PHOTO: Faezeh Hashemi (fourth from right) with Baha’i activist Fariba Kamalabadi (fourth from left)

Faezeh Hashemi, the daughter of former President Hashemi Rafsanjani, has provoked the anger of high-level officials by meeting a Baha’i political prisoner and appearing with women who are not wearing hijab.

Hashemi and other activists, including lawyer and former political prisoner Nasrin Sotoudeh, visited Fariba Kamalabadi and her family last week. The group sat under a portrait of Abdul Baha, the leader of the Baha’i faith in the early 20th century.

Followers of the Baha’i religion, which emphasizes the spiritual unity of all humankind, have been pressured by the regime since the 1979 Islamic Revolution. Members have been given long prison sentences, face difficulties with employment, and have been barred from higher education.

Kamalabadi is a member of Yaran — the Friends of Iran group — which oversaw the activities of the Baha’i community after the Islamic Republic shut down the Iranian National Baha’i Spiritual Assembly In 2008, all members of the group were arrested and given sentences of up to 20 years, reduced in 2015 by an appeals court to 10 years.

On May 10, Kamalabadi was given a five-day furlough, her first in eight years, to see her family.

“This was my duty as a human being,” >Hashemi said after the meeting. “I had to visit Fariba.”

Kamalabadi and Hashemi were cellmates when Rafsanjani’s daughter was imprisoned for six months in September 2012 on charges of propaganda against the regime.

Former political prisoners Zhila Bani Yaghoub, Bahman Ahmadi Amouee, and Mahsa Amrabadi were also at the house.

Hasehmi told IranWire after the meeting:

I see this as a human rights issue. I believe that Baha’is should be allowed to enjoy all human rights, just like other citizens. They have no rights.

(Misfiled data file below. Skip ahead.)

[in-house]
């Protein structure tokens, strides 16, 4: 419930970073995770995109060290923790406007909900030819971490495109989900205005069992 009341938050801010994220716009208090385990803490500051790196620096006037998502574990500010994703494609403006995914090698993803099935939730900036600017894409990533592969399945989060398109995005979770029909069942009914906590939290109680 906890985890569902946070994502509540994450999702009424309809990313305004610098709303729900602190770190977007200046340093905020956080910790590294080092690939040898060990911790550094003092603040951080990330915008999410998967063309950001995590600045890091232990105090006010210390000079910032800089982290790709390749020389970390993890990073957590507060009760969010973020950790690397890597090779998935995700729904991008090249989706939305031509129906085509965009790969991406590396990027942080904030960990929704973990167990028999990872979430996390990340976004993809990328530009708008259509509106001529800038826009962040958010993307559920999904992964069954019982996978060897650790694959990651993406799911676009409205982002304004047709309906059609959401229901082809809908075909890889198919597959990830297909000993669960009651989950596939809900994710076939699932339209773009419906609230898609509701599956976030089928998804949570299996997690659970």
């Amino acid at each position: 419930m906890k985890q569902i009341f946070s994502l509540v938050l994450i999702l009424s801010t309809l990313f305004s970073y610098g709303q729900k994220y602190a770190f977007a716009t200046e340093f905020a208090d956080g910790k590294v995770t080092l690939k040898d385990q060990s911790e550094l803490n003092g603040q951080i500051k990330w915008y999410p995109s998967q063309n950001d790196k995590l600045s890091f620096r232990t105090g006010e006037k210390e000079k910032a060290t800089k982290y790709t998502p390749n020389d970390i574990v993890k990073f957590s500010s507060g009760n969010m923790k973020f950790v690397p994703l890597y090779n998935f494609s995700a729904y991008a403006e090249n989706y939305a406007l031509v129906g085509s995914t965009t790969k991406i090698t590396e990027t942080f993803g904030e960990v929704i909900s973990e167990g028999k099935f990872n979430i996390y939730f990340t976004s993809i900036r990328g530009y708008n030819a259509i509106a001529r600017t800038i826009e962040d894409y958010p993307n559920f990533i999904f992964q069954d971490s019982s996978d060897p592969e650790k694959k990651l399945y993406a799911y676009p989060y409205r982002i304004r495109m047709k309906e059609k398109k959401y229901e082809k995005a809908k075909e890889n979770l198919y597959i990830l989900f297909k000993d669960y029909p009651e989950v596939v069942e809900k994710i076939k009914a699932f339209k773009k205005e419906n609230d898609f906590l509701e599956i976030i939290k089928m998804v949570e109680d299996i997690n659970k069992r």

It does not matter that I am a Muslim and they are Baha’is, or which religion is good and which one is bad. This is not the question. The question is human rights. and unfortunately certain sections of our society are denied basic rights. This is not acceptable — and Islam does not accept this discrimination either.

“Treason Against Islam”

Iranian officials soon reacted harshly to the visit. Hashem Bothayi, elected in February to the Assembly of Experts, said “friendly relations with members of the misguided Baha’i cult” are “treason against Islam and the Revolution”. He urged Rafsanjani to reprimand his daughter, saying religious concerns should take priority over family bonds.

The head of judiciary, Sadegh Larijani, said Baha’is are only arrested after threatening national security by cooperating with foreign countries, while Grand Ayatollah Naser Makarem Shirazi called the faith “agents of Israel and America” and called for Hashemi to face legal action. The Independent Association of Islamic Students chided Rafsanjani that the meeting was an attack on Islam.

Perhaps bowing to the pressure, Rafsanjani told reporters that Hashemi “has made a bad mistake and must atone”. He said the Baha’i faith is a “deviant sect created by colonialists that we have always and will always oppose”.

However, Hashemi is standing firm so far. She maintains that Kamalabadi is a friend and that she does not regret the meeting.